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java

Why does my ArrayList contain N copies of the last item added to the list?

98

I’m adding three different objects to an ArrayList, but the list contains three copies of the last object I added.

For example:

for (Foo f : list) {
  System.out.println(f.getValue());
}    

Expected:

0
1
2

Actual:

2
2
2

What mistake have I made?

Note: this is designed to be a canonical Q&A for the numerous similar issues that arise on this site.

0

    168

    This problem has two typical causes:

    • Static fields used by the objects you stored in the list

    • Accidentally adding the same object to the list

    Static Fields

    If the objects in your list store data in static fields, each object in your list will appear to be the same because they hold the same values. Consider the class below:

    public class Foo {
      private static int value; 
      //      ^^^^^^------------ - Here's the problem!
      
      public Foo(int value) {
        this.value = value;
      }
      
      public int getValue() {
        return value;
      }
    }
    

    In that example, there is only one int value which is shared between all instances of Foo because it is declared static. (See “Understanding Class Members” tutorial.)

    If you add multiple Foo objects to a list using the code below, each instance will return 3 from a call to getValue():

    for (int i = 0; i < 4; i++) {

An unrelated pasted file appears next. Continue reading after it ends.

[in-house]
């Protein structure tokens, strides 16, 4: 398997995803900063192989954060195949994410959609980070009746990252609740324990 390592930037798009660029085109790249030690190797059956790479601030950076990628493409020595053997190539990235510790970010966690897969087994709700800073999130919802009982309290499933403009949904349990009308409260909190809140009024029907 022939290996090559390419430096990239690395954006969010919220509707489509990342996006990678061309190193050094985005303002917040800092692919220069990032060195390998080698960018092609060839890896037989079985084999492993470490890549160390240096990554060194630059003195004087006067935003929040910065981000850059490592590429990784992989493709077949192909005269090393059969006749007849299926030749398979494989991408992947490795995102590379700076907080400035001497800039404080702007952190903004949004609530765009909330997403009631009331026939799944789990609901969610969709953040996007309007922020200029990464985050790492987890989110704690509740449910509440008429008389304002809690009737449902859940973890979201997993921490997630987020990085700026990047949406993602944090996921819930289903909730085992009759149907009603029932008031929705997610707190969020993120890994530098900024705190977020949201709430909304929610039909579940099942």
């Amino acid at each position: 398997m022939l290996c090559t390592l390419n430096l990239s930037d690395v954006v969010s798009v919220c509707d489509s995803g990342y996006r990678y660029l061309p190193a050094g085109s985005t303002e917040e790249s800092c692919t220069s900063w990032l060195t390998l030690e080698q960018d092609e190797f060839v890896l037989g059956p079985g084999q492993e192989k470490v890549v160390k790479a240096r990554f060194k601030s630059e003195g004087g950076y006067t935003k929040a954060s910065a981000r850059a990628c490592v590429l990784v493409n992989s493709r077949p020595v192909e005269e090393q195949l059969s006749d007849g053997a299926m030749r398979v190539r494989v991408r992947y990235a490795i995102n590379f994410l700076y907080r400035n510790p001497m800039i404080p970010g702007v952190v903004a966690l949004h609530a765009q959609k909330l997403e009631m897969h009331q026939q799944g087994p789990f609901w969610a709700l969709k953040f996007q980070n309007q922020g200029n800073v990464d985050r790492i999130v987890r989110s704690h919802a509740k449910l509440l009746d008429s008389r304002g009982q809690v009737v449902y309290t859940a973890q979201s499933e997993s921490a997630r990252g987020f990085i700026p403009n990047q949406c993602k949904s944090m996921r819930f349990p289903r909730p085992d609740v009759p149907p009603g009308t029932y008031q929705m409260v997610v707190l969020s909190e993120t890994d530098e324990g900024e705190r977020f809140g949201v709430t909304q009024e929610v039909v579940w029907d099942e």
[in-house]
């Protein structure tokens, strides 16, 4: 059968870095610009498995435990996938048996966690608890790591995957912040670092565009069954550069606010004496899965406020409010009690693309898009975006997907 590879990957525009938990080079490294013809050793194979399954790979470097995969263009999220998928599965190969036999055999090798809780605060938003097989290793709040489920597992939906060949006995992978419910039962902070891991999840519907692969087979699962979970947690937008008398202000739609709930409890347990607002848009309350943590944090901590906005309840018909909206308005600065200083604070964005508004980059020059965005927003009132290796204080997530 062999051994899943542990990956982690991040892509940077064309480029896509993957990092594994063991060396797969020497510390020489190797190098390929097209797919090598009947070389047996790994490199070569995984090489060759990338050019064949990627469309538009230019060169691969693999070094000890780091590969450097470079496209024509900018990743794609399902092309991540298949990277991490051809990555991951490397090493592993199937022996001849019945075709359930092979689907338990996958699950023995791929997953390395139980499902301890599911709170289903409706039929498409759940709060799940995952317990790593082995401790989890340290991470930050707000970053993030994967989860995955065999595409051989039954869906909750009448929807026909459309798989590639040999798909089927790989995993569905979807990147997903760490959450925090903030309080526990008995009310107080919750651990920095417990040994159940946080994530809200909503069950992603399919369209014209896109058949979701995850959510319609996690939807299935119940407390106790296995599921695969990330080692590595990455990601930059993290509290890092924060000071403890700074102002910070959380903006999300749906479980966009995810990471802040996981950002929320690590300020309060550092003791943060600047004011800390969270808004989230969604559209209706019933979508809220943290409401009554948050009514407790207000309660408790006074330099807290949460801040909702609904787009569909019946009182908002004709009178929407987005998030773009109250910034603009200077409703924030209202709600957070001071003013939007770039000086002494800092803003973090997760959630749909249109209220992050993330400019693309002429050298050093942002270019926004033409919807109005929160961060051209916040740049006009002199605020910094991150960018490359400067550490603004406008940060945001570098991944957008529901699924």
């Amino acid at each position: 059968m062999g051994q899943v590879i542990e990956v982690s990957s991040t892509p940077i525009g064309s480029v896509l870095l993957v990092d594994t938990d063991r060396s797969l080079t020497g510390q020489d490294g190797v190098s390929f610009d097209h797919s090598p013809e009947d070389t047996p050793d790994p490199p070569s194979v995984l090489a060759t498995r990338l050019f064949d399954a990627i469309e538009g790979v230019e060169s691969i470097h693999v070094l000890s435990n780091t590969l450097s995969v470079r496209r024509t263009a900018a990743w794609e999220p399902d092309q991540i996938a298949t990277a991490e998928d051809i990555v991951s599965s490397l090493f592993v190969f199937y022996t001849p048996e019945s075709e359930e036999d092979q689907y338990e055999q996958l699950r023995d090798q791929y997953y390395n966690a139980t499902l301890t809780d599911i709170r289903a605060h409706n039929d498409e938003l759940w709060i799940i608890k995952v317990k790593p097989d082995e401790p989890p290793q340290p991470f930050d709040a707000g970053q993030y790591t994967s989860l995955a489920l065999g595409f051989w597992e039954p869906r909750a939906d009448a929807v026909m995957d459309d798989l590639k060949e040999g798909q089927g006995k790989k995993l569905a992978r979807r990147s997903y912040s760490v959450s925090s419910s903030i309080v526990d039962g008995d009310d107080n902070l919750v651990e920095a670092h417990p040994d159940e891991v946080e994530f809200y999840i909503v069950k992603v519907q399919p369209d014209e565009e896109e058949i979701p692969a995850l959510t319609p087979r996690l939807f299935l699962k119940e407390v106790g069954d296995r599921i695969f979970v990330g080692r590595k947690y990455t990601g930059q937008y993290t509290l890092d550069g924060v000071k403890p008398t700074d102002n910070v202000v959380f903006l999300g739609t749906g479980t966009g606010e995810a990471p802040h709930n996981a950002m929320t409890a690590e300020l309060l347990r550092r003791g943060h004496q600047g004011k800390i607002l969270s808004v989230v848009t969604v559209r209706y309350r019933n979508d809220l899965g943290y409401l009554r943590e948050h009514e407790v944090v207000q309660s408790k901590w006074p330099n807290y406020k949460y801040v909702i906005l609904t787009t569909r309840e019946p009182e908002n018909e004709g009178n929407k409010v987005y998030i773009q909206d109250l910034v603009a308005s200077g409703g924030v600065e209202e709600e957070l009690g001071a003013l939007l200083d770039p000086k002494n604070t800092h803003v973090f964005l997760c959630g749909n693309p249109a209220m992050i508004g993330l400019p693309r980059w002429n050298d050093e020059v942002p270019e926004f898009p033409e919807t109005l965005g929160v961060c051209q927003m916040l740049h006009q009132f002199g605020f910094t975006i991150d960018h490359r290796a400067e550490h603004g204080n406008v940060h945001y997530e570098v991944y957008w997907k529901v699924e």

list.add(new Foo(i));
    }
    

    The solution is simple – don’t use the static keywords for fields in your class unless you actually want the values shared between every instance of that class.

    Adding the Same Object

    If you add a temporary variable to a list, you must create a new instance of the object you are adding, each time you loop. Consider the following erroneous code snippet:

    List<Foo> list = new ArrayList<Foo>();    
    Foo tmp = new Foo();
    
    for (int i = 0; i < 3; i++) {
      tmp.setValue(i);
      list.add(tmp);
    }
    

    Here, the tmp object was constructed outside the loop. As a result, the same object instance is being added to the list three times. The instance will hold the value 2, because that was the value passed during the last call to setValue().

    To fix this, just move the object construction inside the loop:

    List<Foo> list = new ArrayList<Foo>();        
    
    for (int i = 0; i < 3; i++) {
      Foo tmp = new Foo(); // <-- fresh instance!
      tmp.setValue(i);
      list.add(tmp);
    }
    

    6

    • 1

      hello @Duncan nice solution, i want to ask you that in “Adding the Same Object” why three different instance will hold the value 2 ,aren’t all three instance should hold 3 different values? hope you will reply soon, thanks

      – Dev

      Dec 10, 2014 at 9:20

    • 3

      @Dev Because the same object (tmp) is added to the list three times. And that object has a value of two, because of the call to tmp.setValue(2) in the final iteration of the loop.

      Dec 10, 2014 at 9:22

    • 1

      ok so here problem is because of same object , Is it so if i add same object three times in a array list ,all three location of arraylist obj will refer to same object?

      – Dev